Email updates

Keep up to date with the latest news and content from ANZHP and BioMed Central.

Open Access Highly Accessed Debate

Challenges in Australian policy processes for disinvestment from existing, ineffective health care practices

Adam G Elshaug1*, Janet E Hiller12, Sean R Tunis3 and John R Moss1

Author Affiliations

1 Discipline of Public Health, The University of Adelaide, Mail Drop 207, Adelaide, SA, Australia, 5005

2 Hanson Institute, Institute of Medical and Veterinary Science, Adelaide, SA, Australia, 5000

3 Center for Medical Technology Policy, San Francisco, 4712 Keswick Rd, Baltimore, MD, USA, 21210

For all author emails, please log on.

Australia and New Zealand Health Policy 2007, 4:23  doi:10.1186/1743-8462-4-23

Published: 31 October 2007

Abstract

Background

Internationally, many health care interventions were diffused prior to the standard use of assessments of safety, effectiveness and cost-effectiveness. Disinvestment from ineffective or inappropriately applied practices is a growing priority for health care systems for reasons of improved quality of care and sustainability of resource allocation. In this paper we examine key challenges for disinvestment from these interventions and explore potential policy-related avenues to advance a disinvestment agenda.

Results

We examine five key challenges in the area of policy driven disinvestment: 1) lack of resources to support disinvestment policy mechanisms; 2) lack of reliable administrative mechanisms to identify and prioritise technologies and/or practices with uncertain clinical and cost-effectiveness; 3) political, clinical and social challenges to removing an established technology or practice; 4) lack of published studies with evidence demonstrating that existing technologies/practices provide little or no benefit (highlighting complexity of design) and; 5) inadequate resources to support a research agenda to advance disinvestment methods. Partnerships are required to involve government, professional colleges and relevant stakeholder groups to put disinvestment on the agenda. Such partnerships could foster awareness raising, collaboration and improved health outcome data generation and reporting. Dedicated funds and distinct processes could be established within the Medical Services Advisory Committee and Pharmaceutical Benefits Advisory Committee to, a) identify technologies and practices for which there is relative uncertainty that could be the basis for disinvestment analysis, and b) conduct disinvestment assessments of selected item(s) to address existing practices in an analogous manner to the current focus on new and emerging technology. Finally, dedicated funding and cross-disciplinary collaboration is necessary to build health services and policy research capacity, with a focus on advancing disinvestment research methodologies and decision support tools.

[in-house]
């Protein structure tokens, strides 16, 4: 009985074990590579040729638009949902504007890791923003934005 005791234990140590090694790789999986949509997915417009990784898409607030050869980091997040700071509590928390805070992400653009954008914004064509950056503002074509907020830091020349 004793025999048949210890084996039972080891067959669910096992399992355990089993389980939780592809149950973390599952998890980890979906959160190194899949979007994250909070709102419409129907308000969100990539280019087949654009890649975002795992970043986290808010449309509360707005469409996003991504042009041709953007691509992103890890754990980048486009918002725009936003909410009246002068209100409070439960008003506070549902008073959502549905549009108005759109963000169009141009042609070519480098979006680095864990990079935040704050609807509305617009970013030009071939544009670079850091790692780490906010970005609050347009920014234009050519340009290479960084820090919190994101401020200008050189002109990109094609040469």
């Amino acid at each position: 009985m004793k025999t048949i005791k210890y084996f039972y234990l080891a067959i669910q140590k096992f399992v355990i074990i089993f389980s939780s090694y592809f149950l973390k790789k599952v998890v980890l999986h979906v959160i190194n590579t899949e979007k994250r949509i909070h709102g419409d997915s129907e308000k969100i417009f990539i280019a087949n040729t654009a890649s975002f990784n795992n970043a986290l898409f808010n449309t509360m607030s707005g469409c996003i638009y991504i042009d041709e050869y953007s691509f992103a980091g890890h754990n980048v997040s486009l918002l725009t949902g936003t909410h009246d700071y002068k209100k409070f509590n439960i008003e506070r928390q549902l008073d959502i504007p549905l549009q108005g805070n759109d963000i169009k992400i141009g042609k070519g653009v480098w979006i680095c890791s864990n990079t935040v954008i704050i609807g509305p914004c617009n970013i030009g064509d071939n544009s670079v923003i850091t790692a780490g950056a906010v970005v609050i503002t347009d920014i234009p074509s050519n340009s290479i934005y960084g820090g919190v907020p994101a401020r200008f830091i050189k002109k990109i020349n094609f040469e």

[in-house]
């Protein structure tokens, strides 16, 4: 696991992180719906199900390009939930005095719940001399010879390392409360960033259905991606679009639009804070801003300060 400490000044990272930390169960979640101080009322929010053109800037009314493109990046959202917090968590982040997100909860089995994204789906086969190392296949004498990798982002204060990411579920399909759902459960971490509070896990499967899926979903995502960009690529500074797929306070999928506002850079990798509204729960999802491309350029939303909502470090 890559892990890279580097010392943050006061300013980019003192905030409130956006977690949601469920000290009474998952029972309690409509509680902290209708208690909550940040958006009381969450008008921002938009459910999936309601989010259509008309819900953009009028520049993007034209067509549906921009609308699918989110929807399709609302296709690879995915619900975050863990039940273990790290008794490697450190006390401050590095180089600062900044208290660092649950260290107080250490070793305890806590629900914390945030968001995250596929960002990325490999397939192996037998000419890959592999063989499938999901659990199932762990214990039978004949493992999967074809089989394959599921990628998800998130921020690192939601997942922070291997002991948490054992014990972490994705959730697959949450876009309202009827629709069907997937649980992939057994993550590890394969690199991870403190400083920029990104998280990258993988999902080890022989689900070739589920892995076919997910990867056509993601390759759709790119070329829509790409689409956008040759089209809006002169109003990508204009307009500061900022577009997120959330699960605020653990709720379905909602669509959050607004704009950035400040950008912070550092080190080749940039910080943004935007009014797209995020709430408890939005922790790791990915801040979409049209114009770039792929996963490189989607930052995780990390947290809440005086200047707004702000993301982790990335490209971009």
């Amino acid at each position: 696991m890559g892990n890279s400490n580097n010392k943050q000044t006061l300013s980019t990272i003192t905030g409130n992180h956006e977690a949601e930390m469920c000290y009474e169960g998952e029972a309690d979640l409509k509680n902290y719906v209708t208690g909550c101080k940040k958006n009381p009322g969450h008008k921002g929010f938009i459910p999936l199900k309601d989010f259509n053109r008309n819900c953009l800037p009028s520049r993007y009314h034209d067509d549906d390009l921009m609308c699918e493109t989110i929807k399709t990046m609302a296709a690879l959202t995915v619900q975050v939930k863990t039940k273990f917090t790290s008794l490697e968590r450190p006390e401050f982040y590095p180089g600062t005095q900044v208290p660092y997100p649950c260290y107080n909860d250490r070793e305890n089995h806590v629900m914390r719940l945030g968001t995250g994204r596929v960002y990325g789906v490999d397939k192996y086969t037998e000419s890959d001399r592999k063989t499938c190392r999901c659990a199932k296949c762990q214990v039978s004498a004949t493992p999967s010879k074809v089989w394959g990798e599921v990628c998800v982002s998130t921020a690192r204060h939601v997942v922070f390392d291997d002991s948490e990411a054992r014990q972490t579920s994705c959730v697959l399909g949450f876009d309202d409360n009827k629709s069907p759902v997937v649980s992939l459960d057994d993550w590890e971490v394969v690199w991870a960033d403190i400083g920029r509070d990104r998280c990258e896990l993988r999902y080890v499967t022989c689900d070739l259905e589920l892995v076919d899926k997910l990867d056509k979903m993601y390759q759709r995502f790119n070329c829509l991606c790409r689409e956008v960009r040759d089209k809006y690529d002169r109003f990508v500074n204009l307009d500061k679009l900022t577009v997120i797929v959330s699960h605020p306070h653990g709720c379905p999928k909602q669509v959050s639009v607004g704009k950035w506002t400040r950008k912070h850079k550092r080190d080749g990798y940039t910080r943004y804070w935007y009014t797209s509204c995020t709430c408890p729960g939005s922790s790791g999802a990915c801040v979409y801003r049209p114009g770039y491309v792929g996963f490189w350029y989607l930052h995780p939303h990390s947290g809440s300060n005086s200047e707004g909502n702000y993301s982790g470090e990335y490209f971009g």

Conclusion

The potential over-utilisation of less than effective clinical practices and the potential under-utilisation of effective clinical practices not only result in less than optimal care but also fragmented, inefficient and unsustainable resource allocation. Systematic policy approaches to disinvestment will improve equity, efficiency, quality and safety of care, as well as sustainability of resource allocation.